Indeed, offering different arguments on an issue is considered a good way of seeing its nuances. Arguments can be so nuanced that it is difficult to pick teams, but finding yourself agreeing and disagreeing with things that each participant in a debate has to say can make the neurons in your head spin, giving you a slight buzz as you go about washing dishes, watering plants, or doing whatever it is that you do as you listen to the radio. In a 6 November 2019 broadcast of another France Culture radio show called Le Temps du débat, views took different twists and turns as guests on the show discussed the role of universities in public debate. Their discussion covered free speech, including the origins of the free speech movement on UC Berkeley’s campus, the Americanization of French universities, the controls placed over discourse, and the role of general apathy in the ascension of extremist views.
Arguing Does Not Mean that Those Who Disagree are Mortal Enemies
It is important to keep in mind that arguing over such issues does not mean that those who disagree are mortal enemies. Although discussions may get heated, this is more an indicator of l’esprit critique, which is the title of yet another show, this time on the Radio Canada-owned specialty arts channel ICI ARTV and ICI Radio Canada Télé. Moderated by hosts who participated in the cultural television show Six dans la cité, which aired from 2007 to 2011, this show also presents critical views on current cultural events. While clashes between participants have carried over from the show that preceded it, L’Esprit critique may have less of its confrontational journalism, which featured tearing apart artists’ work while they watched live on television.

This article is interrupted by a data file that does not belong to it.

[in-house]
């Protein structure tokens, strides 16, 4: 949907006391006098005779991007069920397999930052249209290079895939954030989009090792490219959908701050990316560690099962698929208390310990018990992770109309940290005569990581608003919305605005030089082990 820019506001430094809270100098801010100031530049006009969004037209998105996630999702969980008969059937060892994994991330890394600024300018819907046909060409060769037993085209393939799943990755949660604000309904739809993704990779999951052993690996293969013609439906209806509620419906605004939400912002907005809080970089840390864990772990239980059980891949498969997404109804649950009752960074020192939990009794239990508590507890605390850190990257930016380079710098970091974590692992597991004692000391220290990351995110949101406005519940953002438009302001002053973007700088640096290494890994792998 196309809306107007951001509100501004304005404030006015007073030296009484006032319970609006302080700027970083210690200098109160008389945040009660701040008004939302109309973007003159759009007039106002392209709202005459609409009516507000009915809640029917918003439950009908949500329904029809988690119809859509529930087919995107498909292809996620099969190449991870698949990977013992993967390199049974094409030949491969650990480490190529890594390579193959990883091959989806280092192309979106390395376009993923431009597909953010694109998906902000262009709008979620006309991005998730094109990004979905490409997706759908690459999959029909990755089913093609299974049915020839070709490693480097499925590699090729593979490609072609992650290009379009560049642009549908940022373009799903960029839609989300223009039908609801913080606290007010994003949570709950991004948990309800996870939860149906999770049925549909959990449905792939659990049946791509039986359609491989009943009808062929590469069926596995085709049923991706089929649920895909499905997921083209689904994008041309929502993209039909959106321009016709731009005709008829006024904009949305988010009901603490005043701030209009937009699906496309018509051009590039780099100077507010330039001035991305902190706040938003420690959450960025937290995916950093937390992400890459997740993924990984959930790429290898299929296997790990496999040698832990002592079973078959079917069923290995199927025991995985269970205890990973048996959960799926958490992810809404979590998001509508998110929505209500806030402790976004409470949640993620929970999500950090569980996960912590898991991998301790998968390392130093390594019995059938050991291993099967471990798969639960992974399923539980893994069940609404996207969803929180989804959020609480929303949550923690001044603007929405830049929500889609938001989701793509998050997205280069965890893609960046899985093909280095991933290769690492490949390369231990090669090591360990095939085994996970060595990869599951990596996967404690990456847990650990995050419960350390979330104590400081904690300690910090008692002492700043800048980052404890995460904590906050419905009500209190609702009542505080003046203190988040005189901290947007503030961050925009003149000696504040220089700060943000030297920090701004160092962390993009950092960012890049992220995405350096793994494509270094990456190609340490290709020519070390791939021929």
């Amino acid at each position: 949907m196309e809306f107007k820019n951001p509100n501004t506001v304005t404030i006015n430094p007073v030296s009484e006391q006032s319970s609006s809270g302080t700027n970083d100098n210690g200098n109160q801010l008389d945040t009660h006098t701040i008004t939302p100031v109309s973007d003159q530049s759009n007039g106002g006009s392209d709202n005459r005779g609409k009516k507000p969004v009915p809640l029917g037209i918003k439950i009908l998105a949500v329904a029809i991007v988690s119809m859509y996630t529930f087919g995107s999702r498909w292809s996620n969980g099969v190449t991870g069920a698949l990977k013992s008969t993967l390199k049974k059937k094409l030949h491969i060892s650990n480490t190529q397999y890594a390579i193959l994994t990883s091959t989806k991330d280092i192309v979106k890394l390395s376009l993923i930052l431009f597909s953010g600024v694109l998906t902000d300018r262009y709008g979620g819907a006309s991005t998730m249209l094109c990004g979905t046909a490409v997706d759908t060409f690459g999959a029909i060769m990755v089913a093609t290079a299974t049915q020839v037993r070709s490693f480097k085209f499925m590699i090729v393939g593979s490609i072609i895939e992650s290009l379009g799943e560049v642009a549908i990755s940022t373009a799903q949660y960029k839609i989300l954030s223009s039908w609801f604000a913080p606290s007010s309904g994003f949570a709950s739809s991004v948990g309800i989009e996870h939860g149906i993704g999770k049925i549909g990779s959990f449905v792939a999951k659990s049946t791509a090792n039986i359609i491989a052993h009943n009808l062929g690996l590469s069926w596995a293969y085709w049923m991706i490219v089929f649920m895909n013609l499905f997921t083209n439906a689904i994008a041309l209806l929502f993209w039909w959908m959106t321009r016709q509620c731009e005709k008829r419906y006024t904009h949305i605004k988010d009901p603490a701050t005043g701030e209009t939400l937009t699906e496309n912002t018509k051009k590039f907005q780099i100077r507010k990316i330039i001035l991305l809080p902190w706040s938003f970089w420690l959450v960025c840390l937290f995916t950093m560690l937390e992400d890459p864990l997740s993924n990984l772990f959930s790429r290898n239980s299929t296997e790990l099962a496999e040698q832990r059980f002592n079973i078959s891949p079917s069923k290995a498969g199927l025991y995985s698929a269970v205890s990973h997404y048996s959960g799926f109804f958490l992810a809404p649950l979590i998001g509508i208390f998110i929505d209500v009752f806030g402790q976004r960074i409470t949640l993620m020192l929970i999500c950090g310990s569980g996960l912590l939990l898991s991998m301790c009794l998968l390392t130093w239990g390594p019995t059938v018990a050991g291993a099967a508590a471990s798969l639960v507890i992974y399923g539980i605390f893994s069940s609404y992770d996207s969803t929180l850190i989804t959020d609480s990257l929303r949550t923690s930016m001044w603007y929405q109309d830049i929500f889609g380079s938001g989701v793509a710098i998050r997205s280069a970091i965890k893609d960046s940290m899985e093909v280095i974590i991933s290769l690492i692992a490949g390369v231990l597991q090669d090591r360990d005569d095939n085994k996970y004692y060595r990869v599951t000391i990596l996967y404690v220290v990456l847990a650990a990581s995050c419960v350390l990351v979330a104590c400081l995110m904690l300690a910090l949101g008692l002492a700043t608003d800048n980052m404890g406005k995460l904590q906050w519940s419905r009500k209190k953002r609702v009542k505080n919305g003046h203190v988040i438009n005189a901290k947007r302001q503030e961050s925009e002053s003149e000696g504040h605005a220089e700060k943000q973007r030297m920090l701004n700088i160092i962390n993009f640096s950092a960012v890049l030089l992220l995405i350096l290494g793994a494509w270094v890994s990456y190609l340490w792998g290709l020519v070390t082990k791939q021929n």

As “une émission où il était bien vu de se couper la parole”, according to a 5 July 2008 description on Radio Canada’s website, the style of Six dans la cité may be a bit too confrontational for today’s audiences, as one of the hosts notes: “You’d be able to book guests for two weeks and then no one else would come on the show. We don’t want to create a malaise.” While the question remains of whether audiences, even French-speaking ones, are becoming less and less able to deal with opposing views, this does seem to be a cross between cultural debates broadcast on radio and Simon Fuller’s scathing remarks on the television show American Idol. One wonders if it is indeed possible to “couper la parole” of a musical interpretation by a vocalist or of white transverse lines painted on a white canvas, although the audiences for such works of art could have quite a lot to say about them.
It is true that, unlike the artists on Six dans la cité or the singers on American Idol, the painter of the white canvas depicted in Reza’s play Art is not present as his piece is dissected, put on a pedestal, defaced, and then reconstructed. Instead, his work continues to stand in the middle of the stage, unhung and propped up against a wall, revealing, scene by scene, the dynamics of a friendship. Topics of argument indeed reveal many things about interlocutors, their relationships to one another, and their different cultures, whether these be linguistic, social, or regional. I remember disagreeing with someone from the state of Virginia on well over 50% of the social and political issues we discussed which, oddly, resulted in a dinner invitation. While we continued to disagree on topics such as the environment and education (although I did eventually bring my dinner companion around on this one), we did agree on the superb quality of the Kobe steak that was served at the restaurant. Any French-style arguing evaporated into silence in our French appreciation for our Japanese-style meal.